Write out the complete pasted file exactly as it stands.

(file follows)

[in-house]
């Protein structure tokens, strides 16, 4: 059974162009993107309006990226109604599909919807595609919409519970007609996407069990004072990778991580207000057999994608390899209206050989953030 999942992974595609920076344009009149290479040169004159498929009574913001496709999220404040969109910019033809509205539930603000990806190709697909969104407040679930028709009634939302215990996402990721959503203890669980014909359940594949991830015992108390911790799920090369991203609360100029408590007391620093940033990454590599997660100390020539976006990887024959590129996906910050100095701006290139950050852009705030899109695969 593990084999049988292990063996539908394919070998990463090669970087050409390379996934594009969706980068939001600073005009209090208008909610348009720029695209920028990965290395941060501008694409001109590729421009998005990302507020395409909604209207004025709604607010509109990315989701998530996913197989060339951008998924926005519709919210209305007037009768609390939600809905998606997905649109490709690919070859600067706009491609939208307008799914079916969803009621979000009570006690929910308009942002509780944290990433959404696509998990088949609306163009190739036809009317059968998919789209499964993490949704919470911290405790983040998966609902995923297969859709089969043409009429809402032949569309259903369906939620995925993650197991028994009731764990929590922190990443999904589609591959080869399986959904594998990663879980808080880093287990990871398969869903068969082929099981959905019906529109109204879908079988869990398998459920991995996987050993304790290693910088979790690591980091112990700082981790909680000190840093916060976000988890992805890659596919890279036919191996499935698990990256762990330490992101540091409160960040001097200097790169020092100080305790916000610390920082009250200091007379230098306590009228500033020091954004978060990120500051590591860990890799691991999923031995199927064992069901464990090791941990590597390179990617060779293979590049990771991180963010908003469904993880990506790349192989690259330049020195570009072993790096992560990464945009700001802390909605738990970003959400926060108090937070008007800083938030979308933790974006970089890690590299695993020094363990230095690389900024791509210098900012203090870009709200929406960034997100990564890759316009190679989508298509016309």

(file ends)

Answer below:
[in-house]
């Protein structure tokens, strides 16, 4: 059974162009993107309006990226109604599909919807595609919409519970007609996407069990004072990778991580207000057999994608390899209206050989953030 999942992974595609920076344009009149290479040169004159498929009574913001496709999220404040969109910019033809509205539930603000990806190709697909969104407040679930028709009634939302215990996402990721959503203890669980014909359940594949991830015992108390911790799920090369991203609360100029408590007391620093940033990454590599997660100390020539976006990887024959590129996906910050100095701006290139950050852009705030899109695969 593990084999049988292990063996539908394919070998990463090669970087050409390379996934594009969706980068939001600073005009209090208008909610348009720029695209920028990965290395941060501008694409001109590729421009998005990302507020395409909604209207004025709604607010509109990315989701998530996913197989060339951008998924926005519709919210209305007037009768609390939600809905998606997905649109490709690919070859600067706009491609939208307008799914079916969803009621979000009570006690929910308009942002509780944290990433959404696509998990088949609306163009190739036809009317059968998919789209499964993490949704919470911290405790983040998966609902995923297969859709089969043409009429809402032949569309259903369906939620995925993650197991028994009731764990929590922190990443999904589609591959080869399986959904594998990663879980808080880093287990990871398969869903068969082929099981959905019906529109109204879908079988869990398998459920991995996987050993304790290693910088979790690591980091112990700082981790909680000190840093916060976000988890992805890659596919890279036919191996499935698990990256762990330490992101540091409160960040001097200097790169020092100080305790916000610390920082009250200091007379230098306590009228500033020091954004978060990120500051590591860990890799691991999923031995199927064992069901464990090791941990590597390179990617060779293979590049990771991180963010908003469904993880990506790349192989690259330049020195570009072993790096992560990464945009700001802390909605738990970003959400926060108090937070008007800083938030979308933790974006970089890690590299695993020094363990230095690389900024791509210098900012203090870009709200929406960034997100990564890759316009190679989508298509016309």